However, Kellwood’s agreement calls for a change of Kasper management. Idol, who said he would resign if Kellwood’s bid succeeds, would be replaced by Gregg I. Marks, currently president of Kasper, and Joseph B. Parsons, currently chief financial officer, would be promoted to president and chief operating officer. Meanwhile, Idol’s compensation package, as detailed in a filing with the Securities and Exchange Commission, includes a payout to him of about $11 million, roughly the same amount he received in a settlement with LVMH Moët Hennessy Louis Vuitton last year, following his departure from Donna Karan International in 2001.
If another company like Jones should prevail, however, Idol could potentially choose to stick around rather than cash out.
“I have several different options I am looking at and once we have completed the required bidding process, I’ll make a more definitive decision on where I will go,” Idol said in a telephone interview, during which he indicated that Kellwood could make a strong future partner for the Kasper businesses. “I think it’s a very good fit for the company and employees. What I’m particularly happy about for the company is that Kellwood plans to keep it entirely intact. The company is in very good shape right now and it’s on a roll.”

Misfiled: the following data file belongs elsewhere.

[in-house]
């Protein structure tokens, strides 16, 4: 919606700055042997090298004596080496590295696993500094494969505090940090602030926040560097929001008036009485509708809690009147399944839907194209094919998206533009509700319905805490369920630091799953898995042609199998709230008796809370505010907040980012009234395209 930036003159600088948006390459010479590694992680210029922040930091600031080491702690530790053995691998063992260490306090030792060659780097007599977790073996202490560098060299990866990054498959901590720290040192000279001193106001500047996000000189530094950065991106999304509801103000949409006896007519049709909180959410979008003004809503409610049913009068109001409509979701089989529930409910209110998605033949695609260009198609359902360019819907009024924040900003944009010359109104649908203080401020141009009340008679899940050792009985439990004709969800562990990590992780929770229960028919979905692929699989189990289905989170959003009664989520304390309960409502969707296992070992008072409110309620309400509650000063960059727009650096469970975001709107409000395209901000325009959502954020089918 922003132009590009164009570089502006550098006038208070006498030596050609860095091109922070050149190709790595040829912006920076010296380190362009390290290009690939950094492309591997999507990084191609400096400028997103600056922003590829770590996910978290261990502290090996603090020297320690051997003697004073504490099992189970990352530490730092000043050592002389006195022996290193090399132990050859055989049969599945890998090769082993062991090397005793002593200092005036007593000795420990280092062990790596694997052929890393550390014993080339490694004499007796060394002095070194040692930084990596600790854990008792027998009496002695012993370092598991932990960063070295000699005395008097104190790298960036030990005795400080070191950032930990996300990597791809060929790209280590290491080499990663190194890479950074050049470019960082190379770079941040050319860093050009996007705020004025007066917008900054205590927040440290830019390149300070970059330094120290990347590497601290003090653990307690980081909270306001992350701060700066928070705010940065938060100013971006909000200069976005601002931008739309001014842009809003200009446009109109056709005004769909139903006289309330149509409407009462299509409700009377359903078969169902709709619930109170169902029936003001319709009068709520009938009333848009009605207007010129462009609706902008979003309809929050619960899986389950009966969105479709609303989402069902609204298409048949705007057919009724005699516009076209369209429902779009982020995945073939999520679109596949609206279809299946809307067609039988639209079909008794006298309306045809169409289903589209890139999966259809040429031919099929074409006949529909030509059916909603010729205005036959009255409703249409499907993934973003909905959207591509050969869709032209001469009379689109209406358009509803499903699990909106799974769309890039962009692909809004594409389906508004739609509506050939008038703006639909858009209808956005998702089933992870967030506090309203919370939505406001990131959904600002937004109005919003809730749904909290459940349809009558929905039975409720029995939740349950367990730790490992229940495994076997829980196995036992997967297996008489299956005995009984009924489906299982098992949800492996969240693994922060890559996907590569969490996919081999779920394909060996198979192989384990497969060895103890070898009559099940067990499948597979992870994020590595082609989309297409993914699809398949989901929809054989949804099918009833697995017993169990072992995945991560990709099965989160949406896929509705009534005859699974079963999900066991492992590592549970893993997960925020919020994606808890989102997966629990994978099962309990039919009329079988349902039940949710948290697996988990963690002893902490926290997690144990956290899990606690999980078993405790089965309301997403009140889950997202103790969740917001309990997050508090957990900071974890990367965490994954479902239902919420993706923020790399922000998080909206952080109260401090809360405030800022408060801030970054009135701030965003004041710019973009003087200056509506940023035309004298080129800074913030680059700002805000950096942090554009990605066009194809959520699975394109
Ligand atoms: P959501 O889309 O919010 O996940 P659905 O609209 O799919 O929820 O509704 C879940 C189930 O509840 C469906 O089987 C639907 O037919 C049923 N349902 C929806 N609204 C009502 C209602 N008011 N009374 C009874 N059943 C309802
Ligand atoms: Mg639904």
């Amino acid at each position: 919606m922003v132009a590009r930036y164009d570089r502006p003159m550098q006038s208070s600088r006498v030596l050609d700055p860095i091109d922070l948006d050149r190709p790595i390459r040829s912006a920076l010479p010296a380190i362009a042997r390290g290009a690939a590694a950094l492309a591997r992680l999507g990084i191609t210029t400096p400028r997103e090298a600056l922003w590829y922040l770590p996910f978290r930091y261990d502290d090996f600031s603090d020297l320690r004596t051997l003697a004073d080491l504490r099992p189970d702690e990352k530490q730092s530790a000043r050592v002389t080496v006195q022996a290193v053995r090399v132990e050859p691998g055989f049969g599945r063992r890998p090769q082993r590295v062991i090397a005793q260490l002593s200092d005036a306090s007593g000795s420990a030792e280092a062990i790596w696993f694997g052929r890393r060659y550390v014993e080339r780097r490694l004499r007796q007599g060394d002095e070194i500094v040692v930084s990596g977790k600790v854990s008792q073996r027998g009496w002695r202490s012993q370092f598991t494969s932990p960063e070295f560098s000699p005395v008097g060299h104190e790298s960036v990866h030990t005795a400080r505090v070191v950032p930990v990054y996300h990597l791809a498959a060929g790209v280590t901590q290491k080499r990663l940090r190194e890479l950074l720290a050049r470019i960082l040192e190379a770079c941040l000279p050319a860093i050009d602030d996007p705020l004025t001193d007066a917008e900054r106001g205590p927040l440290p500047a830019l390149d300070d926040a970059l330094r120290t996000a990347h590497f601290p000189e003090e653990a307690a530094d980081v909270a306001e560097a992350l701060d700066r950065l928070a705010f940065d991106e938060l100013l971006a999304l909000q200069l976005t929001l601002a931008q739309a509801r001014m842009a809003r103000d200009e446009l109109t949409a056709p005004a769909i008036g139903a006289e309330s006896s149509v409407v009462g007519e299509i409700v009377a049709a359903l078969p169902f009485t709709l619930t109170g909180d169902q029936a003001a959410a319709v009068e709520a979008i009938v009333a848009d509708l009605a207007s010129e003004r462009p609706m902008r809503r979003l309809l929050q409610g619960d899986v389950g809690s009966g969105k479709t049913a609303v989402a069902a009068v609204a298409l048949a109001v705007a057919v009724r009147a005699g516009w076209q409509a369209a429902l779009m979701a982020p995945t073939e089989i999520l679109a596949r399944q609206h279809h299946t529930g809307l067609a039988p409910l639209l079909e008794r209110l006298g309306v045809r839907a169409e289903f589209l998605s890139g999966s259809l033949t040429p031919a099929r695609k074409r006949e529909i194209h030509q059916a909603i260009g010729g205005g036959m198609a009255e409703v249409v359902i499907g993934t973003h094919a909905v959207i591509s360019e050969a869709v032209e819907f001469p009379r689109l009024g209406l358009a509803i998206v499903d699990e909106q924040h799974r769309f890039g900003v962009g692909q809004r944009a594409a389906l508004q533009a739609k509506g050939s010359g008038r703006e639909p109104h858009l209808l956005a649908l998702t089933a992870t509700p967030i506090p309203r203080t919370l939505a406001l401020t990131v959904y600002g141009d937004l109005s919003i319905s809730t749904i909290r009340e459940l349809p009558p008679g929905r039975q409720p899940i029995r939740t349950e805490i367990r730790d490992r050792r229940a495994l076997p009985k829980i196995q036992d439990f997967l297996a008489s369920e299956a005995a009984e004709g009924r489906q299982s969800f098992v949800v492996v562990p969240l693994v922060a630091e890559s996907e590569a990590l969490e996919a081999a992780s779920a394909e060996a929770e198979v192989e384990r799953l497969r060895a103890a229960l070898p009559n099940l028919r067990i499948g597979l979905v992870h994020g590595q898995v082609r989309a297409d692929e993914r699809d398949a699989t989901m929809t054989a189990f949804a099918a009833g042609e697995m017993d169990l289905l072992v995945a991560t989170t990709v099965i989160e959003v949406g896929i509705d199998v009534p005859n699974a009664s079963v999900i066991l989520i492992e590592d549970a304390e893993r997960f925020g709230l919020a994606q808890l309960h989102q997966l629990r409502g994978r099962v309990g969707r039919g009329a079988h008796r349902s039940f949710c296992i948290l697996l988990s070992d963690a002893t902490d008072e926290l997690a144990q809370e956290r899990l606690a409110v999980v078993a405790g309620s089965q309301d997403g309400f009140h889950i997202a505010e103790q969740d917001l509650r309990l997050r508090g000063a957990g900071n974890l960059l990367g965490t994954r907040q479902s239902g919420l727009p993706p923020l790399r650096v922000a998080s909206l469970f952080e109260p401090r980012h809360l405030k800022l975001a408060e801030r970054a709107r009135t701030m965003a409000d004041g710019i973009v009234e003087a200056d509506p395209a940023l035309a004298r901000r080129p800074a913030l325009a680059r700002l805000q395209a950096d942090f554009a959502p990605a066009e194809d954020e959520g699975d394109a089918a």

Kasper has been exploring various strategic options, with Peter J. Solomon Co. as a financial adviser, as part of its plan to emerge from bankruptcy protection in the coming weeks, including a management-led takeover offer beginning last December for $88 million that was subsequently increased to $100 million. However, talks appeared to be dragging as the likely candidates to make a competing offer were distracted by coincidental developments, including Jones’ dispute with Polo Ralph Lauren and Kellwood’s reported negotiations with Phillips-Van Heusen to obtain the women’s better collection license for CK.